The last touchdown scorer offers an even more random outcome than the first. Sportsbooks price this prop at the same number as the first touchdown prop, but there are a few added elements that further complicate the outcome. First and foremost is game script, which doesn’t have an impact on the first to score outcome.
There are some ways to get a general game script direction, with the most common and sustainable being an evaluation of the game spread or moneyline markets. This points toward the Chiefs outpacing the Buccaneers in a high-scoring matchup, but it offers little in regard to who will be left with the ball at the end.
If our expectation for the first and second half kickoffs plays out, the Chiefs could be the team with an added possession in the second half. This also fits with the odds for the team to score last, but the Chiefs are slightly less of a favorite for the last touchdown score than the first, with odds at -124. We have no indication of the type of last touchdown, which doesn’t help us narrow down our selection of Chiefs players.
In a spot that appears to be the highest-leverage situation of the season, the choice comes down to the two Chiefs favorites, Travis Kelce and Tyreek Hill. Hill appears to be getting some preference based on his performance against the Buccaneers in Week 12, but Kelce looks like the clear betting value. In a spot where our projections find him to be the overall most likely touchdown scorer, Kelce to also be the last scorer at +600 seems like a long-shot bet worth taking a flier on.
Pick: Travis Kelce +600
ANYTIME TOUCHDOWN SCORER
The two-way anytime scorer markets offer some of the best betting value in the prop market. Being able to make a two-sided proposition on individual players allows us to take advantage of the inherent randomness in scoring touchdowns. It happens too frequently to fantasy football players, who often watch their player get tackled on the one-inch line before the second-string fullback dives into the endzone on the next play.
Anytime touchdown scorers finally offer us some opportunities to take advantage of the no-name touchdown scoring that happens in football games. Outside of taking “yes” on the two players above, our fantasy projections find some value on the “no” side for a couple of running backs in this matchup.
Leonard Fournette No Anytime Scorer -120
Playoff Lenny is a hot topic this postseason, which makes for the most uncomfortable fade of the Super Bowl. Fournette is coming off his best rushing game grade of the 2020 season after forcing five missed tackles against the Packers. He sat at a 50% team rush share, which is where he has lived this postseason.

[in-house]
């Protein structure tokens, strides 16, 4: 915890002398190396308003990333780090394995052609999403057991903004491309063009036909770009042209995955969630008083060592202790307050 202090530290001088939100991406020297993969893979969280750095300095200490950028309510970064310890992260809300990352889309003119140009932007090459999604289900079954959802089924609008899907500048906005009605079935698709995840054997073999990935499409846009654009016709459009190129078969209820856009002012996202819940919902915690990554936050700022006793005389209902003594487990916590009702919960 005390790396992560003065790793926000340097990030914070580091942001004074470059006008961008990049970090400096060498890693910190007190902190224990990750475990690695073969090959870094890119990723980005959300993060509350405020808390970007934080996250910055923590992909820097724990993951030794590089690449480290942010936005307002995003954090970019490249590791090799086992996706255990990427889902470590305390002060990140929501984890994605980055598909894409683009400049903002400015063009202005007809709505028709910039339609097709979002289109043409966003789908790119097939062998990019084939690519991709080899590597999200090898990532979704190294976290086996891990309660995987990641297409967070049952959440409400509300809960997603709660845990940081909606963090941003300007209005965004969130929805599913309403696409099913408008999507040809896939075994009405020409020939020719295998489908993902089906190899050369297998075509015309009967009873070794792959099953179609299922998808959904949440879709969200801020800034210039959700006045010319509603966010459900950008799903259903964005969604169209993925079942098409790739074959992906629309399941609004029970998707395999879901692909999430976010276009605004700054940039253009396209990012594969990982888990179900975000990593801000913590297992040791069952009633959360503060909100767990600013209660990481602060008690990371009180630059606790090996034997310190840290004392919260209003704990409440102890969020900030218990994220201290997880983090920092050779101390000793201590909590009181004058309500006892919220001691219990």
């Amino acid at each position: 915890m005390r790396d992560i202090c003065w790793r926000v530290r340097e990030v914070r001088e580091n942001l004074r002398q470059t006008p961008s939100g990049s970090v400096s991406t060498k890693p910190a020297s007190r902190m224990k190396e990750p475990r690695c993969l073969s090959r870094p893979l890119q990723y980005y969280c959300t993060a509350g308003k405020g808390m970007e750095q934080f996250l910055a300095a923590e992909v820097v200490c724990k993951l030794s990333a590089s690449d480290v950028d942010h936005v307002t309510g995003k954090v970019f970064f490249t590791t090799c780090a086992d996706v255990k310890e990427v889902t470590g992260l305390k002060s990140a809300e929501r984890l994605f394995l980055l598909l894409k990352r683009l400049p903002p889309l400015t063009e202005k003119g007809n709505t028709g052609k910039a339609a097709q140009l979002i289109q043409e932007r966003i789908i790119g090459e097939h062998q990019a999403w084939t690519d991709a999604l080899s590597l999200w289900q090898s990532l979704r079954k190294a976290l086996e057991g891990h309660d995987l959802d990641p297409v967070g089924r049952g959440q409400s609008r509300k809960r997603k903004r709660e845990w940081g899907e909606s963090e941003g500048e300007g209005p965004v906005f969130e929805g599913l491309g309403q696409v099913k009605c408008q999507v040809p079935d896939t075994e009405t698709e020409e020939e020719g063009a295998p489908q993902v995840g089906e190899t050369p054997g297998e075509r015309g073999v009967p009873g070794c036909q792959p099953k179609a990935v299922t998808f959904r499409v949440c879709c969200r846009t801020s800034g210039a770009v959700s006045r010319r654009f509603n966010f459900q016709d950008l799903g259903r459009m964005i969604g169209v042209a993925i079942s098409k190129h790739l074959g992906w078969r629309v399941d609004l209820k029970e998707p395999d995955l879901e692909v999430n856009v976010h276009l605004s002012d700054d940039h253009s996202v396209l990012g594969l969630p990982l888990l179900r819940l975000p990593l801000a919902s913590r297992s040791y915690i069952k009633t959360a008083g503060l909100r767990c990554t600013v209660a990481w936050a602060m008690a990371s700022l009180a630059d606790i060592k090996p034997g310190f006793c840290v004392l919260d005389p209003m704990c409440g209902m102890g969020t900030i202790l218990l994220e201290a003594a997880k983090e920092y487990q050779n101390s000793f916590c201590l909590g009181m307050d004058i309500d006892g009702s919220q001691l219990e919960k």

Ronald Jones has at least reentered the discussion, but he hasn’t taken the majority of rush attempts in either of the Buccaneers' two playoff games. This is noteworthy; in every regular-season game where both Fournette and Jones played, it was Jones who saw over 50% of the carries.
Splitting rushing percentages should have some impact on Fournette’s ability to score, but some proclaim the only thing that matters is goal-line carries. Jones received the most recent goal-to-go carry and has 21 to Fournette’s 14 on the season.
In the biggest spot of the year, my initial reaction is to fade the most recent performances in favor of the full season trend. This is setting up for the perfect spot to fade Fournette, with the -120 to not score offering the best play for this narrative.
Darrel Williams No Anytime Scorer -260
Darrel Williams has emerged in a similar fashion to Fournette this postseason. Outside of both Clyde Edwards-Helaire and Le’Veon Bell being available, the Chiefs simply don’t rush enough for it to be worth targeting a Williams score.
There is a real possibility he is relegated to third running back status, which could cap his touches into the six-to-eight range. At that number, he is unlikely to score a touchdown, with our projections giving him a 17.6% chance of finding the endzone. This is a big price to lay, but it still seems to be factoring in too much of an injury situation that is no longer present.